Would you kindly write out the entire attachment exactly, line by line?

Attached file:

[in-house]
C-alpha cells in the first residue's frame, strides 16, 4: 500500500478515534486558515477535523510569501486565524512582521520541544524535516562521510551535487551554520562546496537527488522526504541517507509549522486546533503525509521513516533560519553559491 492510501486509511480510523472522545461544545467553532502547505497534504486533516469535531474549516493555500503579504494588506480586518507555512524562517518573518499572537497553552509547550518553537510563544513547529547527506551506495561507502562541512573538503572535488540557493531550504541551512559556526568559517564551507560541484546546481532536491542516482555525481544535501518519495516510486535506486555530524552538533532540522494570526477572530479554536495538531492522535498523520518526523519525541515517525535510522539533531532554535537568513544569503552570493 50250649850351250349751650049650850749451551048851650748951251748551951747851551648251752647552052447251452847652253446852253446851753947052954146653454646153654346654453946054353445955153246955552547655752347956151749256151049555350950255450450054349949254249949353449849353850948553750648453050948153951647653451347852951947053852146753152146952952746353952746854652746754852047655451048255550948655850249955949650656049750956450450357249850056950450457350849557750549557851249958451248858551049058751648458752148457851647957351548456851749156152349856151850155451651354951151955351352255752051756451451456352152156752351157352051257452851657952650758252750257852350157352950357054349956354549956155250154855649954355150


[in-house]
C-alpha cells in the first residue's frame, strides 16, 4: 500500500478515534486558515477535523510569501486565524512582521520541544524535516562521510551535487551554520562546496537527488522526504541517507509549522486546533503525509521513516533560519553559491 492510501486509511480510523472522545461544545467553532502547505497534504486533516469535531474549516493555500503579504494588506480586518507555512524562517518573518499572537497553552509547550518553537510563544513547529547527506551506495561507502562541512573538503572535488540557493531550504541551512559556526568559517564551507560541484546546481532536491542516482555525481544535501518519495516510486535506486555530524552538533532540522494570526477572530479554536495538531492522535498523520518526523519525541515517525535510522539533531532554535537568513544569503552570493 50250649850351250349751650049650850749451551048851650748951251748551951747851551648251752647552052447251452847652253446852253446851753947052954146653454646153654346654453946054353445955153246955552547655752347956151749256151049555350950255450450054349949254249949353449849353850948553750648453050948153951647653451347852951947053852146753152146952952746353952746854652746754852047655451048255550948655850249955949650656049750956450450357249850056950450457350849557750549557851249958451248858551049058751648458752148457851647957351548456851749156152349856151850155451651354951151955351352255752051756451451456352152156752351157352051257452851657952650758252750257852350157352950357054349956354549956155250154855649954355150